Learning Japanese in the End of the Edo Era

I am reading Ernest Satow's book "A Diplomat in Japan". It is very interesting.
Ernest Satow was the first interpreter between English and Japanese. When he became an interpreter, there wasn't anyone who could speak both English and Japanese in England or in Japan. At that time English diplomats and the Japanese government might have communicated through a mixture of English, Dutch and Japanese.
Recently I, myself, am learning English, so I am interested in how he learned Japanese in such circumstances. He wrote in his book as follows.

…Towards the end of October we induced the colonel S. R. Brown, and to allow us to engage a native “teacher,” … A “teacher,” it must be understood, does not mean a man who can “teach.” In those days, at Peking and in Japan also, we worked with natives who did not understand a word of English, and the process by which one made out the meaning of a sentence was closely akin to that which Poe describes in the Gold Beetle for the decyphering of a cryptograph. … So Takaoka began to give me lessons in the epistolary style. He used to write a short letter in the running-hand, and after copying it out in square character, explain to me its meaning. Then I made a translation and put it away for a few days. Meanwhile I exercised myself in reading, now one and now the other copy of the original. Afterwards I took out my translation and tried to put it back into Japanese from memory. (p56) http://goo.gl/6fNre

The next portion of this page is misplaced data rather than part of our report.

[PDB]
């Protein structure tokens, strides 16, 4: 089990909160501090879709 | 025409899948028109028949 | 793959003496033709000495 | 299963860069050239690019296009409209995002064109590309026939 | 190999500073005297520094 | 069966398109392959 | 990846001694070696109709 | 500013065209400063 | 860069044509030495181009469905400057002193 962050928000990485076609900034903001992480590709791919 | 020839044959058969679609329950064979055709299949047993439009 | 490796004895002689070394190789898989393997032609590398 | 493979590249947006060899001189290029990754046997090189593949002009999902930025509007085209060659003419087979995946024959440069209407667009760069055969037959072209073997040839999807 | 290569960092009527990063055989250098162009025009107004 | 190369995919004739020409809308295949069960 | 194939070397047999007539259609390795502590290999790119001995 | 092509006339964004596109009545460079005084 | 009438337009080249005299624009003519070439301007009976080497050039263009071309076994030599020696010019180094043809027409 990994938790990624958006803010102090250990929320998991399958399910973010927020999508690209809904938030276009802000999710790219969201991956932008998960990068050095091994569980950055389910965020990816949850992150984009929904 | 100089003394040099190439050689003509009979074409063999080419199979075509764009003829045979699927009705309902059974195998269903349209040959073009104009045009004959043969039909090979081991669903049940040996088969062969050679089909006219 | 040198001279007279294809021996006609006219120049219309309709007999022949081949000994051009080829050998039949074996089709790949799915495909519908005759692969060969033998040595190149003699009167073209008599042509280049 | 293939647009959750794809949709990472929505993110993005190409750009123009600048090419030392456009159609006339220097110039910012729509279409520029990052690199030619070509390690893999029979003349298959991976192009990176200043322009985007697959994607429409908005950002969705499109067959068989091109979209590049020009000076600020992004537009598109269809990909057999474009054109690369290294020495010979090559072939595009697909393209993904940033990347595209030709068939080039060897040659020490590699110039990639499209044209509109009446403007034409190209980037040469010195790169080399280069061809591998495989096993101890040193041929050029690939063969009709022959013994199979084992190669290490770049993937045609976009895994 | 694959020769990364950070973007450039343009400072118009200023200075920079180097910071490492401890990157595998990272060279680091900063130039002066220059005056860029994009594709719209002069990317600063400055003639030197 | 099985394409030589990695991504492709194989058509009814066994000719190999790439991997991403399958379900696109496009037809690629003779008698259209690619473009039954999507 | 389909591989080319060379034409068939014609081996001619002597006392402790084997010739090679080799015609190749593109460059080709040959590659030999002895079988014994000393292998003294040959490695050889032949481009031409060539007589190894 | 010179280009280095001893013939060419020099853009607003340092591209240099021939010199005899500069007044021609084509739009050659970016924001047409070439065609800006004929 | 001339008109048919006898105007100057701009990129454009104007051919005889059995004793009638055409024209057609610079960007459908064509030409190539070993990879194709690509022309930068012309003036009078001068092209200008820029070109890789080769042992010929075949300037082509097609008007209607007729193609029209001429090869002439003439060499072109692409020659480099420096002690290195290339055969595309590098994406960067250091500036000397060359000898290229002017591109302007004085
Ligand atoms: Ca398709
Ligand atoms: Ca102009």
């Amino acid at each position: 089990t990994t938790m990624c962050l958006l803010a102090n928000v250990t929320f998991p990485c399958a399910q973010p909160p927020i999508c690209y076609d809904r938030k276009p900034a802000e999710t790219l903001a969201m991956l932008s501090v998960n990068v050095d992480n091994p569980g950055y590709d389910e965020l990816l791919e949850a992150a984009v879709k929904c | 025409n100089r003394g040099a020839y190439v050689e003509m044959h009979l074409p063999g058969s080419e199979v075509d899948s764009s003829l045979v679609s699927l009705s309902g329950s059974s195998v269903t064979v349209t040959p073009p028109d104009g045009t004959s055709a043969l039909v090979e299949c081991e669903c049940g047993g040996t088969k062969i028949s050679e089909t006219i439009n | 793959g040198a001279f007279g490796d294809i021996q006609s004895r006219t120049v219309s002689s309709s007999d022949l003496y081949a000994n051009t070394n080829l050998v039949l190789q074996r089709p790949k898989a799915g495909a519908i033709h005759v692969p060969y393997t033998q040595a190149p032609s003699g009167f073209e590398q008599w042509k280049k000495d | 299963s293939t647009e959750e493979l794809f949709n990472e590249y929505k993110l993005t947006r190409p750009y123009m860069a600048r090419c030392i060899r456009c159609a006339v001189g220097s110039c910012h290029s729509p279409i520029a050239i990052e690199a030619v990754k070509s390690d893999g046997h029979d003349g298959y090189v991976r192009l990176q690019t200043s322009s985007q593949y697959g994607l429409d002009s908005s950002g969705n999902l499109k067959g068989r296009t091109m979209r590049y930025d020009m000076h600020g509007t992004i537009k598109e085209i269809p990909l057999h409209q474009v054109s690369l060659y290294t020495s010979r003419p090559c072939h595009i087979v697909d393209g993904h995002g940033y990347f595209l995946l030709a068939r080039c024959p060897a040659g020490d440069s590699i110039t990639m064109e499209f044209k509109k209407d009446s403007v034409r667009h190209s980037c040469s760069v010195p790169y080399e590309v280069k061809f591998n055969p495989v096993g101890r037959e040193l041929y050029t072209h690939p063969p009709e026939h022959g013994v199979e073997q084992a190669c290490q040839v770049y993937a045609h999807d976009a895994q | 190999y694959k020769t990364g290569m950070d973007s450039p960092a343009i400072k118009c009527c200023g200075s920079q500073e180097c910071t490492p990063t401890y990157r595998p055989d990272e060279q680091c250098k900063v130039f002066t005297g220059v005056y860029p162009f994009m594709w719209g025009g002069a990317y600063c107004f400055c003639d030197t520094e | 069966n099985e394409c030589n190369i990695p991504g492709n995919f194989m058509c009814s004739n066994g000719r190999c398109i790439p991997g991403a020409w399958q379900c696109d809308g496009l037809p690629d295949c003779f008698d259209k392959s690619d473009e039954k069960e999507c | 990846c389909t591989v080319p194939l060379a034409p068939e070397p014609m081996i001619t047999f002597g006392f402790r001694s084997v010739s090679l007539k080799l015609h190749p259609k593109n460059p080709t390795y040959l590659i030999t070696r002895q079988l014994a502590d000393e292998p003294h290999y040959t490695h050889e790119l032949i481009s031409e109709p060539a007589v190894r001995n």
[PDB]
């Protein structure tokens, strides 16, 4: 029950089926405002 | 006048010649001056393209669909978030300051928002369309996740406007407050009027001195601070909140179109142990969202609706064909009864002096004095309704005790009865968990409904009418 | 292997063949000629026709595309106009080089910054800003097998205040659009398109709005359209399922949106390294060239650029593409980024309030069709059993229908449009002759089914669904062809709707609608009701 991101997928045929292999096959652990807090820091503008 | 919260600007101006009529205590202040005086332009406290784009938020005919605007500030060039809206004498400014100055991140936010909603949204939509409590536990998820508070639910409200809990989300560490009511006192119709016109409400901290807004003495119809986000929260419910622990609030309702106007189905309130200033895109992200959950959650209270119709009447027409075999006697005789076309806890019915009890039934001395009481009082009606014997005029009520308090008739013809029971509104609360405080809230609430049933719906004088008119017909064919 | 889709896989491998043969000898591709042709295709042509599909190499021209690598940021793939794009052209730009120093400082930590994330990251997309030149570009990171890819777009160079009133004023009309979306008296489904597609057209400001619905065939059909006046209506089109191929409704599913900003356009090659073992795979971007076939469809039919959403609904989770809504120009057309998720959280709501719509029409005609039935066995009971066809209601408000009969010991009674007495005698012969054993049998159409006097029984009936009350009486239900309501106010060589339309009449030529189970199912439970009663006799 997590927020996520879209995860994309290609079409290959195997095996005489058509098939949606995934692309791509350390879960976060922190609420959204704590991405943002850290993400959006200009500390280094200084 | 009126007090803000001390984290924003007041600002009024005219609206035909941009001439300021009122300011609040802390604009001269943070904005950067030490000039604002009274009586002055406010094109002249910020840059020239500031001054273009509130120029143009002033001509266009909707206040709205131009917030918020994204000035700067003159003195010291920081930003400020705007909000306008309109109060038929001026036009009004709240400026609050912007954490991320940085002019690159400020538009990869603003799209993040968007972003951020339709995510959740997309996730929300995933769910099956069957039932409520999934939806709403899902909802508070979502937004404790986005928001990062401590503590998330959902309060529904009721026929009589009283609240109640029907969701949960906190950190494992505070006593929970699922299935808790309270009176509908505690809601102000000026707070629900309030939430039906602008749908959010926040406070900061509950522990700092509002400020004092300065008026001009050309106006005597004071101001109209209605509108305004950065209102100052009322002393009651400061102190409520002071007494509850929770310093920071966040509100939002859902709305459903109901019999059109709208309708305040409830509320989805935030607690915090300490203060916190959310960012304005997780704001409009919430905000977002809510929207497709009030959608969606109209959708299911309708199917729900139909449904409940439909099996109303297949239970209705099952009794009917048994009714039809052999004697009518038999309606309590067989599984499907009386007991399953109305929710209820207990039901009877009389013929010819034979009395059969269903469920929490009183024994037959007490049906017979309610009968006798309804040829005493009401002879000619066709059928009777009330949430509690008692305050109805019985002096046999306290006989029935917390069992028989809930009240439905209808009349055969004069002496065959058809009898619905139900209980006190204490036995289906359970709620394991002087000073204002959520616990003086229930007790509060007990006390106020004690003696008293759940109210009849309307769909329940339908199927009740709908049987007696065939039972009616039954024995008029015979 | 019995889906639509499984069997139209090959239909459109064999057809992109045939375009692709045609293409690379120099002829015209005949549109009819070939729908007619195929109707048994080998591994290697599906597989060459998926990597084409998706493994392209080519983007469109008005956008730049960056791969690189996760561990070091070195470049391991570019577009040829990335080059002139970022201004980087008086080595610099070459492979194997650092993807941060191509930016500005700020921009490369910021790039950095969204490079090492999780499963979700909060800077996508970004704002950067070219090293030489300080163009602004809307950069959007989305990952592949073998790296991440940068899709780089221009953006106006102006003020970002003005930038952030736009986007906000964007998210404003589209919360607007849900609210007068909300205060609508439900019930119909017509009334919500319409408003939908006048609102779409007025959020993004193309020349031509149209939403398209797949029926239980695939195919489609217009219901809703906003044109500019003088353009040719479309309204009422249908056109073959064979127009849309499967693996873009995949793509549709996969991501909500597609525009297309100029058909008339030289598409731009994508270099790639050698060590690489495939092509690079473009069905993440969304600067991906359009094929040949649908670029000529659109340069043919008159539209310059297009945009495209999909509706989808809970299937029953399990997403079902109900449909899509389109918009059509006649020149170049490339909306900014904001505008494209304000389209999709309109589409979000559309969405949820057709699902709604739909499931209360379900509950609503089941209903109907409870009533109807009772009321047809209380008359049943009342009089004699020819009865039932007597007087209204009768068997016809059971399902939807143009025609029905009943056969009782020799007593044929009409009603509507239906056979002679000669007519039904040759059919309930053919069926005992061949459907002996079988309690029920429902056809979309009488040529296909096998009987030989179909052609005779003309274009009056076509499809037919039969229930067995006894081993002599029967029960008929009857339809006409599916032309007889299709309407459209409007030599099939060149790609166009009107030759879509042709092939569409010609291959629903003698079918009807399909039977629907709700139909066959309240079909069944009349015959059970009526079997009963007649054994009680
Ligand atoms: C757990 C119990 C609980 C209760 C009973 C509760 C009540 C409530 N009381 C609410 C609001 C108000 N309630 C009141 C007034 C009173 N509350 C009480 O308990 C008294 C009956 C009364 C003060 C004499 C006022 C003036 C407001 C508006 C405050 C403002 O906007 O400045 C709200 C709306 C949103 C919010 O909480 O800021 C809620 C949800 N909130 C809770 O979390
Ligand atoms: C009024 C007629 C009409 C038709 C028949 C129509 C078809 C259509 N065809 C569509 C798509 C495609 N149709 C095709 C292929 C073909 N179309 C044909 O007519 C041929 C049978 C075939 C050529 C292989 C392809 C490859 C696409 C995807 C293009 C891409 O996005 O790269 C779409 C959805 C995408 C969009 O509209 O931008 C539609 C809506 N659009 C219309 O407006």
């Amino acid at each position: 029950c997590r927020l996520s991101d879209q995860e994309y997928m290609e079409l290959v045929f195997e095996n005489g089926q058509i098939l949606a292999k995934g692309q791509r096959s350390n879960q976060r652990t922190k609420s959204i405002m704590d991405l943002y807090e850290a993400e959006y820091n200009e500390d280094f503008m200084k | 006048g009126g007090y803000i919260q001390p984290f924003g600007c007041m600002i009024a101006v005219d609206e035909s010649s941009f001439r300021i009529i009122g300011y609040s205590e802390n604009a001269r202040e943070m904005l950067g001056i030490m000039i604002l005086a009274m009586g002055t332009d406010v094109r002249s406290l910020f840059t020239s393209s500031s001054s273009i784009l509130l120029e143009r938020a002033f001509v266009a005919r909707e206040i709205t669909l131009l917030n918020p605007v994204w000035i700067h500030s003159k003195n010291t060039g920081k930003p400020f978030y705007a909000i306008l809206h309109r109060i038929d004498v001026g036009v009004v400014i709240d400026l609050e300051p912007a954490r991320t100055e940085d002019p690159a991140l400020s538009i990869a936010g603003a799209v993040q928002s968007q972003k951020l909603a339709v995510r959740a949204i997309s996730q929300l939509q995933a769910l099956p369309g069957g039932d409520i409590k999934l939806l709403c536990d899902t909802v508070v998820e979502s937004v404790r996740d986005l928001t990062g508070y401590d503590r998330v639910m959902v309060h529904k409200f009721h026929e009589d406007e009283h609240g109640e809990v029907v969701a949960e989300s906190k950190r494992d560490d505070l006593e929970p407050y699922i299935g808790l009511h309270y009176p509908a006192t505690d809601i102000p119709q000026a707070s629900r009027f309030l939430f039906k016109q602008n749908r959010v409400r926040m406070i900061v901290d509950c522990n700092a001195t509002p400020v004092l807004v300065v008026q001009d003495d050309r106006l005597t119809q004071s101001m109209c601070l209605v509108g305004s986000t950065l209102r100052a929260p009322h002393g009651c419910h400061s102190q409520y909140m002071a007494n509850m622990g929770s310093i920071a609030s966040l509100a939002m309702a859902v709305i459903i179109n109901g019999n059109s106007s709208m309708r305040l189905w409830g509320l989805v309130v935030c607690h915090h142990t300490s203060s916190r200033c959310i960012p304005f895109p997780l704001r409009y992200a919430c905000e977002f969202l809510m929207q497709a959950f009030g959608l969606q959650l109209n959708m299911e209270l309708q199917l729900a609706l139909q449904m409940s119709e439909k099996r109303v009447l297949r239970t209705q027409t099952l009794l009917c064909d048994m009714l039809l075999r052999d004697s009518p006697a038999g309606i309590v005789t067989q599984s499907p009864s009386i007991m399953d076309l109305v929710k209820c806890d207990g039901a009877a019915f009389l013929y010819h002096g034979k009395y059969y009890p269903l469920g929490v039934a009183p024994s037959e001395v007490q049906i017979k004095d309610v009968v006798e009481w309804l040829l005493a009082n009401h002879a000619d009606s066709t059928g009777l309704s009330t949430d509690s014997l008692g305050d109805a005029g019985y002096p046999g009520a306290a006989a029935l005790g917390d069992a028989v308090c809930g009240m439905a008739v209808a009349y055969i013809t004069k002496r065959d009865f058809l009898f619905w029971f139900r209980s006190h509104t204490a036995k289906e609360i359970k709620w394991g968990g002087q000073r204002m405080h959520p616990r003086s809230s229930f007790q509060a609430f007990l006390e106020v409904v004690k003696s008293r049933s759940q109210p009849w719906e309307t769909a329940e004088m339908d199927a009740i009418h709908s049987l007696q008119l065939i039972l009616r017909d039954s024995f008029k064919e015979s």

He might have happened to learn Japanese using direct method. In this quotation Satow wrote "Takaoka … explain to me its meaning". I am interested in how Takaoka, his Japanese teacher, explained the meaning without using English.
Satow wrote in his book about many episodes in which he talked with Japanese warriors, "Samurai", so he could speak Japanese well, I guess. But he was an interpreter for diplomacy, and he was supposed translate documents. It was very difficult for him.

… The Mikado’s decree to his vizier the Kwambaku delegating the conduct of foreign affairs to the Tycoon, a short document of only three lines, was enclosed in it. … It was proud night for me when I displayed my knowledge of written Japanese in the presence of the French minister, whose interpreter, M. Mermet, even could not read a document without the assistance of his teacher. (p154) http://goo.gl/6fNre

Mermet, a French interpreter, couldn’t read a Japanese diplomatic document, and Satow prided himself on reading just a short document of only three lines. I can imagine how poor the ability of interpreters was at that time.
As a side note Satow's English is modern and I can read it easily, but it is difficult for me, a Japanese, to read Japanese writings from the same age. Japanese writing has changed greatly from at that time to nowadays. How interesting it is!